Police attempt to disperse an anti-mask protest in Chinook Mall in Calgary on Saturday, Feb. 13, 2021. Photo by Darren Makowichuk/Postmedia

Police Chief Mark Neufeld says the police officer who offered a handshake to an anti-mask protester at Chinook Centre wasn’t endorsing the man’s views.

The chief addressed the incident, which was caught on video, at a Tuesday meeting of the Calgary police commission.

Police commission chair Bonita Croft said the officer’s actions have been “a lighting rod for criticism” and she asked CPS to address their strategy for dealing with the ongoing protests.

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Tuesday

Albertans 75 and over can begin booking COVID-19 vaccinations Wednesday

File photo. Photo by Mike Hensen/The London Free Press/Postmedia Network

Nearly a quarter of a million seniors living outside long-term care will be eligible for COVID-19 vaccinations starting Wednesday morning, the province said Tuesday.

Those turning 75 sometime this year can start making appointments for inoculation on the AHS online booking tool or by Health Link by phone at 811 starting at 8 a.m., said Alberta’s chief medical officer of health Dr. Deena Hinshaw.

It’s the next major step in the vaccination process following the administration of 180,755 doses to long-term care residents and health-care workers in the province since mid-December — 73,000 of them having received two doses.

Read more.


Tuesday

Five things: What to expect as vaccine eligibility expands this week in Alberta

Abdul Makalai, 86, receives the COVID-19 vaccine from registered nurse Corrina Bennett Silvera Aspen in Calgary. Photo by ALBERTA HEALTH SERVICES

Albertans 75 years or older who haven’t already gotten their doses of COVID-19 vaccine are eligible to start booking their immunizations on Wednesday.

Find the answers to some of the most frequently asked questions about this expansion to the vaccination rollout in this story.


Tuesday

267 new cases, 11 deaths

Alberta’s chief medical officer of health Dr. Deena Hinshaw on Tuesday, Feb. 9, 2021. Photo by Chris Schwarz/Government of Alberta

Alberta’s chief officer of medical health Dr. Deena Hinshaw gave an update on the COVID-19 pandemic in the province on Tuesday afternoon.

  • More than 180,755 doses of vaccine administered; ~73,000 Albertans full immunized
  • 267 new cases of 6,335 tests; 4.4% positivity rate
  • 326 in hospital; 51 in ICUs
  • 11 deaths; 1,853 total
  • 4,516 active cases; 125,234 recovered
  • 231 schools on active alerts or outbreaks; 846 cases in these schools since in-person classes resumed

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Tuesday

NDP calls for $3 billion in surge funding to support Alberta’s health-care system

Alberta NDP Leader Rachel Notley speaks at a press conference outside Rockyview General Hospital on Tuesday, February 23, 2021. Azin Ghaffari/Postmedia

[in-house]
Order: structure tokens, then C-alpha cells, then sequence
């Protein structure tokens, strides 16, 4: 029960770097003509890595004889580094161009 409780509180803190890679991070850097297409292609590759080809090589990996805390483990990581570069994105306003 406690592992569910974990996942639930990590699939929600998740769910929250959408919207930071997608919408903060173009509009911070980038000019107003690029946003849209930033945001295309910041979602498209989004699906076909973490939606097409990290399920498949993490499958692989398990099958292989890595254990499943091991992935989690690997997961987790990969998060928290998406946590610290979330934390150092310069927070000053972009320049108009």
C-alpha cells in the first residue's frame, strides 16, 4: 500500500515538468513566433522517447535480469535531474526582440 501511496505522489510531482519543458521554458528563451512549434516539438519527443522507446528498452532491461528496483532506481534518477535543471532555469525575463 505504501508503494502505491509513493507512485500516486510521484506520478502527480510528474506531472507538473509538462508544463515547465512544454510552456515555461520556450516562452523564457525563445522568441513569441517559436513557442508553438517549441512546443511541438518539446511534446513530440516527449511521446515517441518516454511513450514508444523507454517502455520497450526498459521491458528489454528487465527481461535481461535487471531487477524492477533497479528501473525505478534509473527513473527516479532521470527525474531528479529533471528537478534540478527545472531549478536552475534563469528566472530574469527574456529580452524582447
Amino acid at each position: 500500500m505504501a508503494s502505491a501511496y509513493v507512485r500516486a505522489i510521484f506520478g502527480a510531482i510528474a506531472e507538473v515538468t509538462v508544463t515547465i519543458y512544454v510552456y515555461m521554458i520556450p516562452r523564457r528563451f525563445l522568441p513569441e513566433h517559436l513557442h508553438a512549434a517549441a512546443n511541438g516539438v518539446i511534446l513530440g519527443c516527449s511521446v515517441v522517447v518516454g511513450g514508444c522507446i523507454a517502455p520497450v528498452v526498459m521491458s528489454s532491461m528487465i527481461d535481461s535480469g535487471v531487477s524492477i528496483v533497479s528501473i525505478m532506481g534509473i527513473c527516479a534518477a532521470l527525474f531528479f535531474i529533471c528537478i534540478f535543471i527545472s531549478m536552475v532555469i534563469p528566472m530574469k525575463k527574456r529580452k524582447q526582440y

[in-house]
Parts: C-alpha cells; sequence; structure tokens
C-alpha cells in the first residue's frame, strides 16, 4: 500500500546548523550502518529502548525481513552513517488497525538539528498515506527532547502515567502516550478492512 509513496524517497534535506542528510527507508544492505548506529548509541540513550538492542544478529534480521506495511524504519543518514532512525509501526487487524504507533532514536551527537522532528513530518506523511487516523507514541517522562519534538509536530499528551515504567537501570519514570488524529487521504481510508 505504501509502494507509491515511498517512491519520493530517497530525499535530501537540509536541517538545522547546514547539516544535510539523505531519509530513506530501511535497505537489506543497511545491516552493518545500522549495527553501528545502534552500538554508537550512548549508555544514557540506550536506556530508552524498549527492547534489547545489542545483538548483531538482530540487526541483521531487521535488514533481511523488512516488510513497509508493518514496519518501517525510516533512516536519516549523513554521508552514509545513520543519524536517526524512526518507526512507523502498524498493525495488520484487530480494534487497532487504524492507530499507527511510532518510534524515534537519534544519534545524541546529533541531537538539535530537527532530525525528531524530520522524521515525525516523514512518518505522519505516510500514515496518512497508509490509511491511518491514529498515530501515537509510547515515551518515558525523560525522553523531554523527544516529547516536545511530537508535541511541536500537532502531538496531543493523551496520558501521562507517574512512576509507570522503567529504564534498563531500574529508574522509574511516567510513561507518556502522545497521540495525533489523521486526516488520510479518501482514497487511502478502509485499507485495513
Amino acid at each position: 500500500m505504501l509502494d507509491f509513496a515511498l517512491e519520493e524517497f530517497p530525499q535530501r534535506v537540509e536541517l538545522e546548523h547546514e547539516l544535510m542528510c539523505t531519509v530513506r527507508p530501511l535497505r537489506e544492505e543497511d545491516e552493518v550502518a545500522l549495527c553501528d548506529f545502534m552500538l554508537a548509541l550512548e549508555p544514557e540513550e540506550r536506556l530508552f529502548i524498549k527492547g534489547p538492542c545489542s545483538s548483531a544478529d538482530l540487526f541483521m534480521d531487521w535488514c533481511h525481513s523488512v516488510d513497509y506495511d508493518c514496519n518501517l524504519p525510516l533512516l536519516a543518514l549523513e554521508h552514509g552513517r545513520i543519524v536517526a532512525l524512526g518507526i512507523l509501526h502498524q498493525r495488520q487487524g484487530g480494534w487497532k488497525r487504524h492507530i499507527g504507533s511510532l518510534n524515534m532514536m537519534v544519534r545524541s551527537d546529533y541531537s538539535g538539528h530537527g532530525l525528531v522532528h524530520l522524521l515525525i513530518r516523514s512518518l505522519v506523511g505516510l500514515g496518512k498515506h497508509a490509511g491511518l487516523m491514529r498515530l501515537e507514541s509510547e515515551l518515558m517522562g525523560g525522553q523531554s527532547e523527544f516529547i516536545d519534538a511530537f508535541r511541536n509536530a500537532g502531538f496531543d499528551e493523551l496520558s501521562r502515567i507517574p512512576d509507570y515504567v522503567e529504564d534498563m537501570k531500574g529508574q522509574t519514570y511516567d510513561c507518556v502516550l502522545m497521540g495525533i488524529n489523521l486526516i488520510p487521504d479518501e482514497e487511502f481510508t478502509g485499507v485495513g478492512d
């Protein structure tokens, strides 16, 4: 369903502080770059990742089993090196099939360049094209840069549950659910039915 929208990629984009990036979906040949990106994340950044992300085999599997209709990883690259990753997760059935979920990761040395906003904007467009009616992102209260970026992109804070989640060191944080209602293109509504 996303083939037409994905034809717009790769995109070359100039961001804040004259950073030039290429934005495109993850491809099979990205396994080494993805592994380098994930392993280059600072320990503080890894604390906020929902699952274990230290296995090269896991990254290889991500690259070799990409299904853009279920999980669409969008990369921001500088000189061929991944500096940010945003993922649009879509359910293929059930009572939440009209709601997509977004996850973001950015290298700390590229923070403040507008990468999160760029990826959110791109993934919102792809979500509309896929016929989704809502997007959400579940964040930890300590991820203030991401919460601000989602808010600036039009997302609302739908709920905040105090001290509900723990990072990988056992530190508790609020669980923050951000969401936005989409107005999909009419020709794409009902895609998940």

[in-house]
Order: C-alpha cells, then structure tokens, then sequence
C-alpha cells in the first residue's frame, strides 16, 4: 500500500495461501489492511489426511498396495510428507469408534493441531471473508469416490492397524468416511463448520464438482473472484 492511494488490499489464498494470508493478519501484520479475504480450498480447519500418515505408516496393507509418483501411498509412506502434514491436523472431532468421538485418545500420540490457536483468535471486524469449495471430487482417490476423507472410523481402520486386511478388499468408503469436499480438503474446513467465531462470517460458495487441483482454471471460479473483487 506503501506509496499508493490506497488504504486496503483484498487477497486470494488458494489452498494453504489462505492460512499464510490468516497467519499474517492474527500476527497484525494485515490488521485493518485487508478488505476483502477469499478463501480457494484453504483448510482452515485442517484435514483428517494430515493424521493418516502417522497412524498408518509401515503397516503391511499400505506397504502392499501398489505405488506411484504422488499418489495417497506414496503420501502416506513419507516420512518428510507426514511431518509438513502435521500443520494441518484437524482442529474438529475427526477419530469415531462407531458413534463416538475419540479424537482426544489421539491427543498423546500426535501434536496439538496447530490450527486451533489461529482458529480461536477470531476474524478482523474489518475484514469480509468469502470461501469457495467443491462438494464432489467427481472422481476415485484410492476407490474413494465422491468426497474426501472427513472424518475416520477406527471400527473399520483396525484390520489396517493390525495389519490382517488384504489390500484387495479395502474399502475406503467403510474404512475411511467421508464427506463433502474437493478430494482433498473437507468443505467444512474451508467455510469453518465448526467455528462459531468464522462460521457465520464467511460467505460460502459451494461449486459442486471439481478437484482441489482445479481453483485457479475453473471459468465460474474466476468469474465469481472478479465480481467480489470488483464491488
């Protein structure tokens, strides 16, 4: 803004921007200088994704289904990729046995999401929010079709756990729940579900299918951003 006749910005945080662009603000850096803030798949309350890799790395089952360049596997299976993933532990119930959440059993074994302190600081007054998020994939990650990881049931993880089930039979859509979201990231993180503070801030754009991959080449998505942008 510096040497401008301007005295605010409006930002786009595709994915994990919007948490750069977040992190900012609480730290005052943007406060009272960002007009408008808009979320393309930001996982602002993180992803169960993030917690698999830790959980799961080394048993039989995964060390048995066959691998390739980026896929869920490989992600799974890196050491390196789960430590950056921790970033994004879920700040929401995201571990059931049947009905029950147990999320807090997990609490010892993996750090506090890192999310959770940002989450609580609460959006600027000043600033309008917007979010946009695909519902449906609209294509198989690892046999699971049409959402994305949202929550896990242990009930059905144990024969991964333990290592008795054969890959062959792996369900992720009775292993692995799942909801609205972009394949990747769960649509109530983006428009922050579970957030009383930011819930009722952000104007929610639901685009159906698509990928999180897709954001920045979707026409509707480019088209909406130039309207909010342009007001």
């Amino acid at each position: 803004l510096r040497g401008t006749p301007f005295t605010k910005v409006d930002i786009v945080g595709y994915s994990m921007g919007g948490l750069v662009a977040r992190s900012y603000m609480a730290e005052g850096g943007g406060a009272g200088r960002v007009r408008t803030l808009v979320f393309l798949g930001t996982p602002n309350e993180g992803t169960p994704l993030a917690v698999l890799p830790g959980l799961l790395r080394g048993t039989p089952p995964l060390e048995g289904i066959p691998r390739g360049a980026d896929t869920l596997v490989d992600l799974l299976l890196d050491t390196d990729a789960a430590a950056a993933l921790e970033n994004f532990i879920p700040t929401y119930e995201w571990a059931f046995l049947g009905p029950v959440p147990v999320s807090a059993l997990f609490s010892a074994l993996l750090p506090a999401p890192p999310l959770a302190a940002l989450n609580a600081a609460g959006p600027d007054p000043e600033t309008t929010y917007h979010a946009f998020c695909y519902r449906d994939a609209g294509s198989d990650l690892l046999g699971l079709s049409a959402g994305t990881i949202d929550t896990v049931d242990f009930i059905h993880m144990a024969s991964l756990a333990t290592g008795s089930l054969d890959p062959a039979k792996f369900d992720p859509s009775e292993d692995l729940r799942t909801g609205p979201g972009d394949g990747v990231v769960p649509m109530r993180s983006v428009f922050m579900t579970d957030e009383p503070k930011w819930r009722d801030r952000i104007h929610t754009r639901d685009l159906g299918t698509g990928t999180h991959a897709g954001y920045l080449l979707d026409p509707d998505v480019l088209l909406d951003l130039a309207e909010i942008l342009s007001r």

Alberta NDP Leader Rachel Notley speaks at a press conference outside Rockyview General Hospital on Tuesday, February 23, 2021. Photo by Azin Ghaffari /Postmedia

Opposition Leader Rachel Notley is calling for $3 billion in surge funding by the United Conservative government to address the COVID-19 pandemic and its impact on Alberta’s health-care system.

In the upcoming provincial budget, set to be released on Thursday, Notley said it must show the repetition of $1 billion in annual COVID-19 funding, which was introduced last year.

Read more.


Tuesday

City renews state of local emergency

Calgary Mayor Naheed Nenshi urged Calgarians to increase their vigilance as COVID-19 numbers surge in the city. Nenshi spoke on Wednesday, October 28, 2020.
Calgary Mayor Naheed Nenshi on Wednesday, October 28, 2020. Photo by Gavin Young/Postmedia

Mayor Naheed Nenshi said the city will renew its state of local emergency to allow more flexibility in assisting with vaccine distribution.

CEMA chief Sue Henry said the state of local emergency has been renewed for 90 days.

“It continues to be one of the tools in our tool box to support the response to the pandemic,” she said.

Henry said the city is opening several more ice surfaces and soccer fields for limited training, only available to those who pre-book.

Read more.

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Tuesday

Hinshaw clarifies Step 2 reopening timing

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In a series of tweets, Dr. Deena Hinshaw said Alberta could begin Step 2 of the province’s reopening plan as early as March 1.

For Step 1, restaurants requested one week’s notice so they could prepare for the return of restaurant dining.

Hinshaw said that week’s notice may not be necessary for other businesses, and therefore the decision to reopen on March 1 could be made that day.